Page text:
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Difficulties Parsing part of a text

Last post 12-16-2012, 7:07 PM by Aussie Susan. 1 replies.
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  •  12-14-2012, 1:52 PM 87173

    Difficulties Parsing part of a text

    I have this string in bold 1 - Q254061 ( Prova: FCC - 2012 - TCE-AM - Analista de Controle Externo - Tecnologia da Informação / Modelagem de Processos de Negócio (BPM) /
    BPMN (Bussines Process Modeling Notation) ;  ) and I am trying to get only the part that corresponds to Prova: FCC - 2012 - TCE-AM - Analista de Controle Externo - Tecnologia da Informação
    I am trying to figure out the regex to do that and so far I could not find it.
    I tried with this kind of thought to build the regex (?!^((\d)*(\s[-]\s)(\s\(\s)))(([^/])*(?![/]\w).*)
    First anchor the begin of the line with ^
    Then build the expression that corresponds to 1 - Q254061 ( that is, or at least I think it is, \d\s[-]\sQ(\d){6,7}\s\(
    Then negate everything until then using an exclusion group (?:^(\d\s[-]\sQ(\d){6,7}\s\())
    Then build the expression for the next exclusion group that comes after the first / character - (?:^[/](.)*)
    Then what I want to get from the expression - (.)*
    And then put it together -  (?:^(\d\s[-]\sQ(\d){6,7}\s\())(.)*(?:^[/](.)*)
    But I get no match.
    Where is my mistake? 
  •  12-16-2012, 7:07 PM 87178 in reply to 87173

    Re: Difficulties Parsing part of a text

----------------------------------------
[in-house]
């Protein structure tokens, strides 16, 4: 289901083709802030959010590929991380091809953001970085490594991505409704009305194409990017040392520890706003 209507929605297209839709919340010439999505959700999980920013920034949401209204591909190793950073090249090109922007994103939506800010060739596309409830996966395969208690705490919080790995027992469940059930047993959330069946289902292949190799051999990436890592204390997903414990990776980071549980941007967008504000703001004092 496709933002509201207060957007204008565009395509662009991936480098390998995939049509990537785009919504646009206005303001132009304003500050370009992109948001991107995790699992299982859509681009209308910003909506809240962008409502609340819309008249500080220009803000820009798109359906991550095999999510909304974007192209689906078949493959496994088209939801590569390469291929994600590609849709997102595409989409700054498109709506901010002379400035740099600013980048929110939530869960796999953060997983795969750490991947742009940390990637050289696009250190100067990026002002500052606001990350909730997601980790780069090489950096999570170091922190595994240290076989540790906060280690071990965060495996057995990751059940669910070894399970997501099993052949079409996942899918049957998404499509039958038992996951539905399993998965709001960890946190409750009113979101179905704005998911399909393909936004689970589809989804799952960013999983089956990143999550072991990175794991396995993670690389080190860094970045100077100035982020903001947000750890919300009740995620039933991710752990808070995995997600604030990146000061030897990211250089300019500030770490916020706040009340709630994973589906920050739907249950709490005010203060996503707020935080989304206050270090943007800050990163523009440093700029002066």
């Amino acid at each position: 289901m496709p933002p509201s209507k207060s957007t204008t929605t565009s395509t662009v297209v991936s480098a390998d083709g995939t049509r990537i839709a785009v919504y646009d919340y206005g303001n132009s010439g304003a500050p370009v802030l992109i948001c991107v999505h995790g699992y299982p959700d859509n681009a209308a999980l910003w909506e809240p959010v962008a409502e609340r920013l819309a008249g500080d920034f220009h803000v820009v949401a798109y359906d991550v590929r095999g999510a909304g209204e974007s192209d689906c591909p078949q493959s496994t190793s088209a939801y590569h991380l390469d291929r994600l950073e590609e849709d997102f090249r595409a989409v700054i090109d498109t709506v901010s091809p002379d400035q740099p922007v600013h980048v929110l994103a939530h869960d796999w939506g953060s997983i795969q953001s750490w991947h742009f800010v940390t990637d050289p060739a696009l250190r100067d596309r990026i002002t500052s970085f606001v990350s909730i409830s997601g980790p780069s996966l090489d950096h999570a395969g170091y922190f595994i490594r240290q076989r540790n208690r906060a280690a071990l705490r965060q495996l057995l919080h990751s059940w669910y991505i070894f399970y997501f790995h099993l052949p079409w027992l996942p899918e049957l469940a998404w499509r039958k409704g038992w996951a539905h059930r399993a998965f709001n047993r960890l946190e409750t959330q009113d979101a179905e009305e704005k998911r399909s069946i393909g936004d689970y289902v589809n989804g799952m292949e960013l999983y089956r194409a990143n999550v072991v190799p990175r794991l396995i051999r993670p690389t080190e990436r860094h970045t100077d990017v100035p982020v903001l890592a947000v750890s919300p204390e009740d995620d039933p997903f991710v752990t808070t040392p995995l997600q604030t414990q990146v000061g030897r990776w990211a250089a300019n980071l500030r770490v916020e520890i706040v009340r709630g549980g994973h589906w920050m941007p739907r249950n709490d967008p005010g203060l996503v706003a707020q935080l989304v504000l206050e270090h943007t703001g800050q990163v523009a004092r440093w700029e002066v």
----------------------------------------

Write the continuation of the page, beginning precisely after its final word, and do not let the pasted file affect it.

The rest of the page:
Your 2nd regex (near the bottom of your post) is almost there but you seem to have misunderstood some of the basic regex pattern operators and the way quantifiers work.

    Firstly, the quantifiers: in several places you have attached the quantifier to a match group where I suspect that you don't want this. When a match group is made to repeat, for almost all regex engines, any previous text will be over-written by the subsequent repetition. This means that if you use (say) '(.)*' to match "ABC" then all you will get back from the match group will be the "C".

    What happens is this; the '(' will open a match group, the '.' will start by matching the "A" and the ')' will tell the regex engine to close the match group, saving the matched character for later. Next it sees the '*' quantifier and so the regex engine will go back to the start of the previous item (in this case the whole match group) and try to match the next character. Therefore it will again see the '(' in the pattern and open the SAME match group as before, have the '.' match the "B" and then see the ')' in the pattern and so close the match group, writing the "B" over the top of the "A" that was there before.

    This repeats a 3rd time and so the "C" will overwrite the "B".

    I suspect that when you are using such a pattern you want to save ALL of the characters that are matched by the '.' (in this case). Therefore you need to apply the quantifier to the actual matching operator and not the group, as in  '(.*)'.

    The same goes for '(\d){6,7}' which probably should be either '\d{6,7}' if you simply want to match the digits, or '(\d{6,7})' if you want to capture them as well.

    OK, lets build up your required pattern.

    You want to match the "n - Qnnnnnn (" part: you pretty much has this right but I would suggest


    as you want locate this pattern as the "start" marker but you don;t seem to want to actually capture the characters.